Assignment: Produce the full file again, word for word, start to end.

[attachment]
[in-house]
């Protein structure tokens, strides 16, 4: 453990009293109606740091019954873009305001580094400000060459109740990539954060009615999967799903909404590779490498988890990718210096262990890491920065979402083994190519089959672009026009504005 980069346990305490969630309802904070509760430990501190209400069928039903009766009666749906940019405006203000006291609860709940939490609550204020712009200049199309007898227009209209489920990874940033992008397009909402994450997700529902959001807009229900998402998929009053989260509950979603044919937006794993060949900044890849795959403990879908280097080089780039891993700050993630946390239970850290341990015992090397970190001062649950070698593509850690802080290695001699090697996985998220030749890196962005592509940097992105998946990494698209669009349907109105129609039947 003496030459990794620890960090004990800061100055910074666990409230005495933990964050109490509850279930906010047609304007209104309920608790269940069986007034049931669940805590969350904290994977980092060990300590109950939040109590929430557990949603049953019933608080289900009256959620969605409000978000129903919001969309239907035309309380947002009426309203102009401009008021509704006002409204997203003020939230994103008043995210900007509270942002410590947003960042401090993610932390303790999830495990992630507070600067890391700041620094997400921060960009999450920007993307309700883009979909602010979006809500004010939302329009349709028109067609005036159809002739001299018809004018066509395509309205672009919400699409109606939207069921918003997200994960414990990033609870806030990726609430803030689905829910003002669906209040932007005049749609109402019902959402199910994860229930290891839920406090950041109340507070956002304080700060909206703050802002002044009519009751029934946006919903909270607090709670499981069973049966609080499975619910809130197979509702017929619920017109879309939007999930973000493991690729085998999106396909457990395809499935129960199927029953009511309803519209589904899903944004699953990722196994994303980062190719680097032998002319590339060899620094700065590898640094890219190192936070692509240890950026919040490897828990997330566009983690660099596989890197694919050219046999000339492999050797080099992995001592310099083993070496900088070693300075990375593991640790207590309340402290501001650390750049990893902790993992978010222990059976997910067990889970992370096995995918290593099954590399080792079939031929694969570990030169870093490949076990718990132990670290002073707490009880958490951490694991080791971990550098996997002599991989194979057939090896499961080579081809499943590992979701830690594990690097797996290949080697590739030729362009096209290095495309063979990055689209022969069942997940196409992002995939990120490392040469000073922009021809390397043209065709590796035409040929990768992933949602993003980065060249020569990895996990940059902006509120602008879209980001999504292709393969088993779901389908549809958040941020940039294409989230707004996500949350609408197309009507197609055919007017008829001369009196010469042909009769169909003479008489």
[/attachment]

[in-house]
């Protein structure tokens, strides 16, 4: 453990009293109606740091019954873009305001580094400000060459109740990539954060009615999967799903909404590779490498988890990718210096262990890491920065979402083994190519089959672009026009504005 980069346990305490969630309802904070509760430990501190209400069928039903009766009666749906940019405006203000006291609860709940939490609550204020712009200049199309007898227009209209489920990874940033992008397009909402994450997700529902959001807009229900998402998929009053989260509950979603044919937006794993060949900044890849795959403990879908280097080089780039891993700050993630946390239970850290341990015992090397970190001062649950070698593509850690802080290695001699090697996985998220030749890196962005592509940097992105998946990494698209669009349907109105129609039947 003496030459990794620890960090004990800061100055910074666990409230005495933990964050109490509850279930906010047609304007209104309920608790269940069986007034049931669940805590969350904290994977980092060990300590109950939040109590929430557990949603049953019933608080289900009256959620969605409000978000129903919001969309239907035309309380947002009426309203102009401009008021509704006002409204997203003020939230994103008043995210900007509270942002410590947003960042401090993610932390303790999830495990992630507070600067890391700041620094997400921060960009999450920007993307309700883009979909602010979006809500004010939302329009349709028109067609005036159809002739001299018809004018066509395509309205672009919400699409109606939207069921918003997200994960414990990033609870806030990726609430803030689905829910003002669906209040932007005049749609109402019902959402199910994860229930290891839920406090950041109340507070956002304080700060909206703050802002002044009519009751029934946006919903909270607090709670499981069973049966609080499975619910809130197979509702017929619920017109879309939007999930973000493991690729085998999106396909457990395809499935129960199927029953009511309803519209589904899903944004699953990722196994994303980062190719680097032998002319590339060899620094700065590898640094890219190192936070692509240890950026919040490897828990997330566009983690660099596989890197694919050219046999000339492999050797080099992995001592310099083993070496900088070693300075990375593991640790207590309340402290501001650390750049990893902790993992978010222990059976997910067990889970992370096995995918290593099954590399080792079939031929694969570990030169870093490949076990718990132990670290002073707490009880958490951490694991080791971990550098996997002599991989194979057939090896499961080579081809499943590992979701830690594990690097797996290949080697590739030729362009096209290095495309063979990055689209022969069942997940196409992002995939990120490392040469000073922009021809390397043209065709590796035409040929990768992933949602993003980065060249020569990895996990940059902006509120602008879209980001999504292709393969088993779901389908549809958040941020940039294409989230707004996500949350609408197309009507197609055919007017008829001369009196010469042909009769169909003479008489």